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The Bank of Ireland
1783-1928

Bank of Ireland, Eight Series: Series A 1783 - Series B 1791 - Series C 1831 - Series D 1840 - Series E 1869 - 1889 - 1908
Series F 1918 - Series G 1920 - Series H 1922 - 1928

Series I, J, K Northern Ireland Issue, commencing 1929


The Bank of Ireland

1783


The Bank of Ireland was established by Royal Charter on 10 May 1783, by a group of over 200 Irish businessmen, land owners and clergymen, to stimulate and regulate the Irish economy and to provide it with a stable banknote currency. The bank was granted the sole right of banknote issue in Ireland except for Private banks of six partners or less, and was to be banker to the government. It commenced business on 25 June 1783, and proceeded to issue banknotes. The Bank of Ireland was essentially similar to a modern Central Bank of sorts, and was founded along the lines of The Bank of England and The Bank of Scotland.

The bank’s first premises was in Mary’s Abbey, Dublin, purchased in 1784. In 1802 the bank purchased the old Irish Parliament House, College Green, Dublin, vacant since the Act of Union, and located its head office there in 1808. One of the most attractive buildings in the city of Dublin, the former parliament House has been the bank’s flagship branch ever since and was its head office for over a century.

The creation of Joint Stock banks of note issue as a result of the 1824 Act, and the subsequent erosion of the Bank of Ireland’s special privileges, leading up to their abolition with the 1845 Act, provided for the effective reduction in status of the bank to that of a Joint Stock bank. It was as a result of this levelling of the rules that the bank felt it necessary to expand into the country and compete with the other banks by establishing its own branches, the first of which was opened in March 1825, in Cork. Prior to the 1824 Act, the Bank of Ireland had largely ignored the country outside of Dublin. The bank, however, still had significance, in that its assets and prestige far exceeded that of any other bank, and its notes were considered to be as good as gold.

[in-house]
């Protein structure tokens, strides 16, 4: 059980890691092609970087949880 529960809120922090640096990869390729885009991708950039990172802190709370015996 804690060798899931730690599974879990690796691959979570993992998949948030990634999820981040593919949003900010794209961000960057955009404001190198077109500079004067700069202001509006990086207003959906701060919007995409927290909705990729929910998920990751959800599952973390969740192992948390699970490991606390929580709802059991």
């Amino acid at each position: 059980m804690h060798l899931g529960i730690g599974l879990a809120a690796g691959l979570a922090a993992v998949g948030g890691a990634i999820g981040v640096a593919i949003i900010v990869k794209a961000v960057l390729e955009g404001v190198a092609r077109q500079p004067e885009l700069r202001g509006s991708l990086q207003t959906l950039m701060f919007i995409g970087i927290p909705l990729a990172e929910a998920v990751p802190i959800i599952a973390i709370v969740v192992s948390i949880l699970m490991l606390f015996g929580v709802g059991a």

With Irish independence in 1921, the Bank of Ireland aspired to become the currency regulatory authority for the new Irish Free State, even though its ethos at the time would not have favoured Irish independence. Although it failed in these aspirations, the bank served as an important part of the Currency Commission’s currency distribution network.

The Bank of Ireland issued notes under the Consolidated Banknote system from 1929 to 1939, as well as its own Bank of Ireland Northern Ireland issue. The Bank of Ireland exists to the present day,and continues to issue banknotes in Northern Ireland. The bank took over both the Hibernian Bank and the National Bank.




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